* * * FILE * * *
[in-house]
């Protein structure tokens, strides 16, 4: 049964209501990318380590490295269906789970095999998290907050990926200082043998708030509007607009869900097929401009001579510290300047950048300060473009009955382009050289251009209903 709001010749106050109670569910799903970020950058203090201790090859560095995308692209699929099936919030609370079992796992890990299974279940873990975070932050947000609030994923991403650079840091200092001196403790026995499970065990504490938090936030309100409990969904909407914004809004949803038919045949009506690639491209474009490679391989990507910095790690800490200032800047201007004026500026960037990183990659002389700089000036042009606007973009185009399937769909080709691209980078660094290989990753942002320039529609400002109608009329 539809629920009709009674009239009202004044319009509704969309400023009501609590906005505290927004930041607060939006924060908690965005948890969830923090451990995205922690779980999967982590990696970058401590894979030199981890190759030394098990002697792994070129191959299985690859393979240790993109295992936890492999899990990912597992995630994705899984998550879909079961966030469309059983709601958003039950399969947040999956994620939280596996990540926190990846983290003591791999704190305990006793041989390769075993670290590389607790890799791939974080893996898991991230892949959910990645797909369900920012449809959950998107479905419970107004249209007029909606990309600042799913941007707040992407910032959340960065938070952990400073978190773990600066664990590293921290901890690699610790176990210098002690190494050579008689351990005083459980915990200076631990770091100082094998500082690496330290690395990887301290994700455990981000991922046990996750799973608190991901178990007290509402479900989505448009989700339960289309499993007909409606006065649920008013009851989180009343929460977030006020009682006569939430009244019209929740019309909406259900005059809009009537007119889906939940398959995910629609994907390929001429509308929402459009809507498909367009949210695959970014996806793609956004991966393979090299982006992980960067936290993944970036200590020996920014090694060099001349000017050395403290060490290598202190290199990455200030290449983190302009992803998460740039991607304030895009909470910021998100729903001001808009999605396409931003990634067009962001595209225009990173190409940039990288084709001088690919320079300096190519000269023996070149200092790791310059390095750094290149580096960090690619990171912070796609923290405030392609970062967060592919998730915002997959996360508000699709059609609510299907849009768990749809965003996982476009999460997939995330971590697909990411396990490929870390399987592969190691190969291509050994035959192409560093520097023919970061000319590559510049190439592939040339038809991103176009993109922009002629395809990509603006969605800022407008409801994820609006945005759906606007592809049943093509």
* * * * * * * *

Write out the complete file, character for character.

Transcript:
[in-house]
């Protein structure tokens, strides 16, 4: 049964209501990318380590490295269906789970095999998290907050990926200082043998708030509007607009869900097929401009001579510290300047950048300060473009009955382009050289251009209903 709001010749106050109670569910799903970020950058203090201790090859560095995308692209699929099936919030609370079992796992890990299974279940873990975070932050947000609030994923991403650079840091200092001196403790026995499970065990504490938090936030309100409990969904909407914004809004949803038919045949009506690639491209474009490679391989990507910095790690800490200032800047201007004026500026960037990183990659002389700089000036042009606007973009185009399937769909080709691209980078660094290989990753942002320039529609400002109608009329 539809629920009709009674009239009202004044319009509704969309400023009501609590906005505290927004930041607060939006924060908690965005948890969830923090451990995205922690779980999967982590990696970058401590894979030199981890190759030394098990002697792994070129191959299985690859393979240790993109295992936890492999899990990912597992995630994705899984998550879909079961966030469309059983709601958003039950399969947040999956994620939280596996990540926190990846983290003591791999704190305990006793041989390769075993670290590389607790890799791939974080893996898991991230892949959910990645797909369900920012449809959950998107479905419970107004249209007029909606990309600042799913941007707040992407910032959340960065938070952990400073978190773990600066664990590293921290901890690699610790176990210098002690190494050579008689351990005083459980915990200076631990770091100082094998500082690496330290690395990887301290994700455990981000991922046990996750799973608190991901178990007290509402479900989505448009989700339960289309499993007909409606006065649920008013009851989180009343929460977030006020009682006569939430009244019209929740019309909406259900005059809009009537007119889906939940398959995910629609994907390929001429509308929402459009809507498909367009949210695959970014996806793609956004991966393979090299982006992980960067936290993944970036200590020996920014090694060099001349000017050395403290060490290598202190290199990455200030290449983190302009992803998460740039991607304030895009909470910021998100729903001001808009999605396409931003990634067009962001595209225009990173190409940039990288084709001088690919320079300096190519000269023996070149200092790791310059390095750094290149580096960090690619990171912070796609923290405030392609970062967060592919998730915002997959996360508000699709059609609510299907849009768990749809965003996982476009999460997939995330971590697909990411396990490929870390399987592969190691190969291509050994035959192409560093520097023919970061000319590559510049190439592939040339038809991103176009993109922009002629395809990509603006969605800022407008409801994820609006945005759906606007592809049943093509």